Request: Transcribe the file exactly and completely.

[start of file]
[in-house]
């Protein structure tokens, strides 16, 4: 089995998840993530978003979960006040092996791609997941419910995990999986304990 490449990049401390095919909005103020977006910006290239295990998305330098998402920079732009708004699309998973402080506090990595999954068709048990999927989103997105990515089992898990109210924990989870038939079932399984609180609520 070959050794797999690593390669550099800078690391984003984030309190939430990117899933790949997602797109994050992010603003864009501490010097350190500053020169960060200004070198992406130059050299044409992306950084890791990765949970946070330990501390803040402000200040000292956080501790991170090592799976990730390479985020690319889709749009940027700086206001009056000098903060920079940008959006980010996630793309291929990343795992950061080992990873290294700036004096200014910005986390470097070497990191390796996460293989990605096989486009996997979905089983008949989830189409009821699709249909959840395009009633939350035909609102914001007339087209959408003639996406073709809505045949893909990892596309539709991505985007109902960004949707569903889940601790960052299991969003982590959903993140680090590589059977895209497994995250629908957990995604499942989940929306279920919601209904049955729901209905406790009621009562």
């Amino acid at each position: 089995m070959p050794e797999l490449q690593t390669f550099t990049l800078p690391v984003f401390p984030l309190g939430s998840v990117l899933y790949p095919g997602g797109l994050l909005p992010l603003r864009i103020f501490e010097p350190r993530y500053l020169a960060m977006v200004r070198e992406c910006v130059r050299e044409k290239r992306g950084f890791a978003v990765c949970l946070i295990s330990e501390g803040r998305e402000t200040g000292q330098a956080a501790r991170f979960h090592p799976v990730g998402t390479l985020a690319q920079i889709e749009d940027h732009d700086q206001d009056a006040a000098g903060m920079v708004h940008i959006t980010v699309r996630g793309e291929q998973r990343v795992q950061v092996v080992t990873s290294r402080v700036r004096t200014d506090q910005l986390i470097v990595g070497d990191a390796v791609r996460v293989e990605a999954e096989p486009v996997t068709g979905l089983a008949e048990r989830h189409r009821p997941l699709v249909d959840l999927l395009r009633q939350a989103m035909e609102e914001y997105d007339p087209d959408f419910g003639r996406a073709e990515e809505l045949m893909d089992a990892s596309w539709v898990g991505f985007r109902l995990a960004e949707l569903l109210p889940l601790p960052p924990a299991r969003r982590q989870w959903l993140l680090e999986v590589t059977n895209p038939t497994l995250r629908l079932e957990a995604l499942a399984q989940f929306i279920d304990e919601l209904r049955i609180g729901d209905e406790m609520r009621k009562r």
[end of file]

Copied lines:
[in-house]
């Protein structure tokens, strides 16, 4: 089995998840993530978003979960006040092996791609997941419910995990999986304990 490449990049401390095919909005103020977006910006290239295990998305330098998402920079732009708004699309998973402080506090990595999954068709048990999927989103997105990515089992898990109210924990989870038939079932399984609180609520 070959050794797999690593390669550099800078690391984003984030309190939430990117899933790949997602797109994050992010603003864009501490010097350190500053020169960060200004070198992406130059050299044409992306950084890791990765949970946070330990501390803040402000200040000292956080501790991170090592799976990730390479985020690319889709749009940027700086206001009056000098903060920079940008959006980010996630793309291929990343795992950061080992990873290294700036004096200014910005986390470097070497990191390796996460293989990605096989486009996997979905089983008949989830189409009821699709249909959840395009009633939350035909609102914001007339087209959408003639996406073709809505045949893909990892596309539709991505985007109902960004949707569903889940601790960052299991969003982590959903993140680090590589059977895209497994995250629908957990995604499942989940929306279920919601209904049955729901209905406790009621009562």
């Amino acid at each position: 089995m070959p050794e797999l490449q690593t390669f550099t990049l800078p690391v984003f401390p984030l309190g939430s998840v990117l899933y790949p095919g997602g797109l994050l909005p992010l603003r864009i103020f501490e010097p350190r993530y500053l020169a960060m977006v200004r070198e992406c910006v130059r050299e044409k290239r992306g950084f890791a978003v990765c949970l946070i295990s330990e501390g803040r998305e402000t200040g000292q330098a956080a501790r991170f979960h090592p799976v990730g998402t390479l985020a690319q920079i889709e749009d940027h732009d700086q206001d009056a006040a000098g903060m920079v708004h940008i959006t980010v699309r996630g793309e291929q998973r990343v795992q950061v092996v080992t990873s290294r402080v700036r004096t200014d506090q910005l986390i470097v990595g070497d990191a390796v791609r996460v293989e990605a999954e096989p486009v996997t068709g979905l089983a008949e048990r989830h189409r009821p997941l699709v249909d959840l999927l395009r009633q939350a989103m035909e609102e914001y997105d007339p087209d959408f419910g003639r996406a073709e990515e809505l045949m893909d089992a990892s596309w539709v898990g991505f985007r109902l995990a960004e949707l569903l109210p889940l601790p960052p924990a299991r969003r982590q989870w959903l993140l680090e999986v590589t059977n895209p038939t497994l995250r629908l079932e957990a995604l499942a399984q989940f929306i279920d304990e919601l209904r049955i609180g729901d209905e406790m609520r009621k009562r």